BUSINESS + ECONOMY
Bird flu responsible for death of 700,000 turkeys ahead of Thanksgiving, price hikes expected
TAYLORSVILLE, Utah — Avian influenza colloquially known as bird flu, is wreaking havoc across 18 Utah poultry farms.
“We have seen an impact [of] about 700,000 turkeys in the state of Utah,” the Utah Department of Agriculture and Food’s spokesperson, Bailee Woolstenhulme told KSL NewsRadio.
She says all cases are in central Utah in the Sanpete County area.
“It’s absolutely devastating to these farmers, this is their livelihood and obviously a busy time for them to be selling turkeys,” Woolstenhulme said. “We [Utah Department of Agriculture and Food] have actually deployed the United States Department of Agriculture team and they have been in Utah since August. Their role is to be on the farms helping with depopulation and decontamination”
The poultry industry produces three million turkeys a year in Utah but is already facing issues with inflated prices.
Bird flu will cause prices to increase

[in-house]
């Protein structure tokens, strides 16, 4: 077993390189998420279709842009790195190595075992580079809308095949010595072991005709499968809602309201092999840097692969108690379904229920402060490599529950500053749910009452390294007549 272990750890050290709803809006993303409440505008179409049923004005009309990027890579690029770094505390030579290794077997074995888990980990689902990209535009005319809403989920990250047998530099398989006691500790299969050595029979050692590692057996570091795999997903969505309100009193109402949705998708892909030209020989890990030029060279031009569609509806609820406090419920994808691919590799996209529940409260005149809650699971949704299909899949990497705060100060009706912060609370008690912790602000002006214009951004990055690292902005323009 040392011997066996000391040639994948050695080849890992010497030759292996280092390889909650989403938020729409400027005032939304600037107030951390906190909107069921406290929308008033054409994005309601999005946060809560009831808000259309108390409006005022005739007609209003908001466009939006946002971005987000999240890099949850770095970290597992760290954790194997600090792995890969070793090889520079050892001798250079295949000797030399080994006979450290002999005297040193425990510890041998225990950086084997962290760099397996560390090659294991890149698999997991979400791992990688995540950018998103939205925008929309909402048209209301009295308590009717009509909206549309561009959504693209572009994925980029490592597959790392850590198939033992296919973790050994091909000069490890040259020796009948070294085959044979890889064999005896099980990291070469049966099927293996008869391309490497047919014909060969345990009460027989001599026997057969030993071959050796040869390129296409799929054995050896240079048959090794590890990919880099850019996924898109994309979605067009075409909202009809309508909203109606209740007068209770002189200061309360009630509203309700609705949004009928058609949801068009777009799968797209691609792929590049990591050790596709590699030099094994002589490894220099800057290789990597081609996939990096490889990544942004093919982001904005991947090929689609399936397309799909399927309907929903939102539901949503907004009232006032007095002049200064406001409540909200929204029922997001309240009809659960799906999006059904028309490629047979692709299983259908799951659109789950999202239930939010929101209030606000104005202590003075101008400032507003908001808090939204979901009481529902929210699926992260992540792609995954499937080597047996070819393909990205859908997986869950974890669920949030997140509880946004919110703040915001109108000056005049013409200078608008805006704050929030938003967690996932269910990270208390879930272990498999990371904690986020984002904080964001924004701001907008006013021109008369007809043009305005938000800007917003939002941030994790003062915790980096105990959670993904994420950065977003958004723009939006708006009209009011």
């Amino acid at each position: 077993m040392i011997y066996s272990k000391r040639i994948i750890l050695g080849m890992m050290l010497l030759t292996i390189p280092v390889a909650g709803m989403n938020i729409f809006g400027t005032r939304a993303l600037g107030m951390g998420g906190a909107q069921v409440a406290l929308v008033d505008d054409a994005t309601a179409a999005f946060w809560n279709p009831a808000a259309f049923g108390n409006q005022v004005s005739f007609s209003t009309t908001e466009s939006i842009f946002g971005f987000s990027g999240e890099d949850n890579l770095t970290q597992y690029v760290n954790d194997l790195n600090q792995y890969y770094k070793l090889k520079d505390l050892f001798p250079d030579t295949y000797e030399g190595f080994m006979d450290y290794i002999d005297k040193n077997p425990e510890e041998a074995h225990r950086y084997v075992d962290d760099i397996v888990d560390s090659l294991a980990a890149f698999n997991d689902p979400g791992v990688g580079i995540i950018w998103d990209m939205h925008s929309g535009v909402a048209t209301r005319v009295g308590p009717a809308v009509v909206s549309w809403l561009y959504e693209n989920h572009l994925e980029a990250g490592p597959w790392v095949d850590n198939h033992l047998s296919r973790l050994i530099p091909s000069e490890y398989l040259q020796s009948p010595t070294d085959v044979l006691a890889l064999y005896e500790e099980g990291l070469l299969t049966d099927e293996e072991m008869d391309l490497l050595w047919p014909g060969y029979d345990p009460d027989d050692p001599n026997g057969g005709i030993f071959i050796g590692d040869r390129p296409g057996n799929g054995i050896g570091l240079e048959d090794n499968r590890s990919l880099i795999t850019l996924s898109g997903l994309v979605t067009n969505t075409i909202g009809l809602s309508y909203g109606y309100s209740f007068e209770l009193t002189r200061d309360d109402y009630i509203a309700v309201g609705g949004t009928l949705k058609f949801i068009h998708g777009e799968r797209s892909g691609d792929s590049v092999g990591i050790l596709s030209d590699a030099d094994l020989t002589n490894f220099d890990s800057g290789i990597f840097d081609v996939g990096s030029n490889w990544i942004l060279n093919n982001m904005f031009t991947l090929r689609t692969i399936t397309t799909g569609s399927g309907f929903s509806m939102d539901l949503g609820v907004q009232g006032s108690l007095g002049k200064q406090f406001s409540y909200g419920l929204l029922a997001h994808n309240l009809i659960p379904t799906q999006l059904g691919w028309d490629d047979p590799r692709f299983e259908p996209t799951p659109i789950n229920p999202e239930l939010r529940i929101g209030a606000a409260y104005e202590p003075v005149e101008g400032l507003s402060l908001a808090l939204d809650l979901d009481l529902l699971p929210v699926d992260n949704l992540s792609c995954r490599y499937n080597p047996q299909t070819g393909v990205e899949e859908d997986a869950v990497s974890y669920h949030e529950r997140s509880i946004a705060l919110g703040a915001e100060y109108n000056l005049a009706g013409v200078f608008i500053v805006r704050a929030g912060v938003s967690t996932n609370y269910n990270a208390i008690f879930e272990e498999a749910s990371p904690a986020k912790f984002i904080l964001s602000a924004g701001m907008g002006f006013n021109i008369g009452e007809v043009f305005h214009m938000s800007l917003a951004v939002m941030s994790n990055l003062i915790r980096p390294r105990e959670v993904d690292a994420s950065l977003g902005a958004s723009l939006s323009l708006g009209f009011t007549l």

Woolstenhulme is warning consumers that further price hikes ahead of thanksgiving are to be expected.
“We are seeing up to 6% price increases over the entire Thanksgiving dinner, most of those increases are due to the turkey price. We don’t expect to see a lot of shortages come this time; those will be expected in the next couple of months.”
According to the department’s website, the spread is as a result of seasonal migration of waterfowl.
Local producers and bird owners are being urged to monitor their flocks for high mortality rates, nasal discharge, loss of coordination as well as loss of appetite.
If these symptoms are observed, they are being asked to contact the state veterinarian immediately
Bird flu has not shown to be a threat to humans, but it can be transmitted from people to birds.
According to Woolstenhulme, the department is working with producers to create farm biosecurity plans. The department is also reminding the public to maintain hygiene around poultry flocks.
- Bird flu reaches five counties in Utah
- Bird flu has arrived in Utah and poultry producers are worried
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